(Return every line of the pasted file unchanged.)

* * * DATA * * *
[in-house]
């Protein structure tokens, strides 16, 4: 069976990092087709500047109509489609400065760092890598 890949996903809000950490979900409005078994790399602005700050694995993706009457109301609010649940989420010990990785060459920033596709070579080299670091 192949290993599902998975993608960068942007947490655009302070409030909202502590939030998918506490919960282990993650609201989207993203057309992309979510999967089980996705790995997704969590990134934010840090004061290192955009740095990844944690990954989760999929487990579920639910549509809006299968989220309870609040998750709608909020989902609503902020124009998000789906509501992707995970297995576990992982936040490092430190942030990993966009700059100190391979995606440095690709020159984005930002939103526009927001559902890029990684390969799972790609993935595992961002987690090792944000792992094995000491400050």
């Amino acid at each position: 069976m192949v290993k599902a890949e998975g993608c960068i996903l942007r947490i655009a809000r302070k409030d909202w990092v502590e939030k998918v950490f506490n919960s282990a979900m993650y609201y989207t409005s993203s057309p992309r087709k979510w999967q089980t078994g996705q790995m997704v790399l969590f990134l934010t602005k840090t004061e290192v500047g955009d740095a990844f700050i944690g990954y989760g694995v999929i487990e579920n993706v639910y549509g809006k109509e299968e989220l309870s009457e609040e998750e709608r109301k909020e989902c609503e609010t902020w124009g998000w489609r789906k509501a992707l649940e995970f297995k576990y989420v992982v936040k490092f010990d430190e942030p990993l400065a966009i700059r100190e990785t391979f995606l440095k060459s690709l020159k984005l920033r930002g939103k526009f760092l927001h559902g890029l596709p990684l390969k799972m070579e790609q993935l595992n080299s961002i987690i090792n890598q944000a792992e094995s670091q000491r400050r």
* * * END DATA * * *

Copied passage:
[in-house]
């Protein structure tokens, strides 16, 4: 069976990092087709500047109509489609400065760092890598 890949996903809000950490979900409005078994790399602005700050694995993706009457109301609010649940989420010990990785060459920033596709070579080299670091 192949290993599902998975993608960068942007947490655009302070409030909202502590939030998918506490919960282990993650609201989207993203057309992309979510999967089980996705790995997704969590990134934010840090004061290192955009740095990844944690990954989760999929487990579920639910549509809006299968989220309870609040998750709608909020989902609503902020124009998000789906509501992707995970297995576990992982936040490092430190942030990993966009700059100190391979995606440095690709020159984005930002939103526009927001559902890029990684390969799972790609993935595992961002987690090792944000792992094995000491400050």
């Amino acid at each position: 069976m192949v290993k599902a890949e998975g993608c960068i996903l942007r947490i655009a809000r302070k409030d909202w990092v502590e939030k998918v950490f506490n919960s282990a979900m993650y609201y989207t409005s993203s057309p992309r087709k979510w999967q089980t078994g996705q790995m997704v790399l969590f990134l934010t602005k840090t004061e290192v500047g955009d740095a990844f700050i944690g990954y989760g694995v999929i487990e579920n993706v639910y549509g809006k109509e299968e989220l309870s009457e609040e998750e709608r109301k909020e989902c609503e609010t902020w124009g998000w489609r789906k509501a992707l649940e995970f297995k576990y989420v992982v936040k490092f010990d430190e942030p990993l400065a966009i700059r100190e990785t391979f995606l440095k060459s690709l020159k984005l920033r930002g939103k526009f760092l927001h559902g890029l596709p990684l390969k799972m070579e790609q993935l595992n080299s961002i987690i090792n890598q944000a792992e094995s670091q000491r400050r």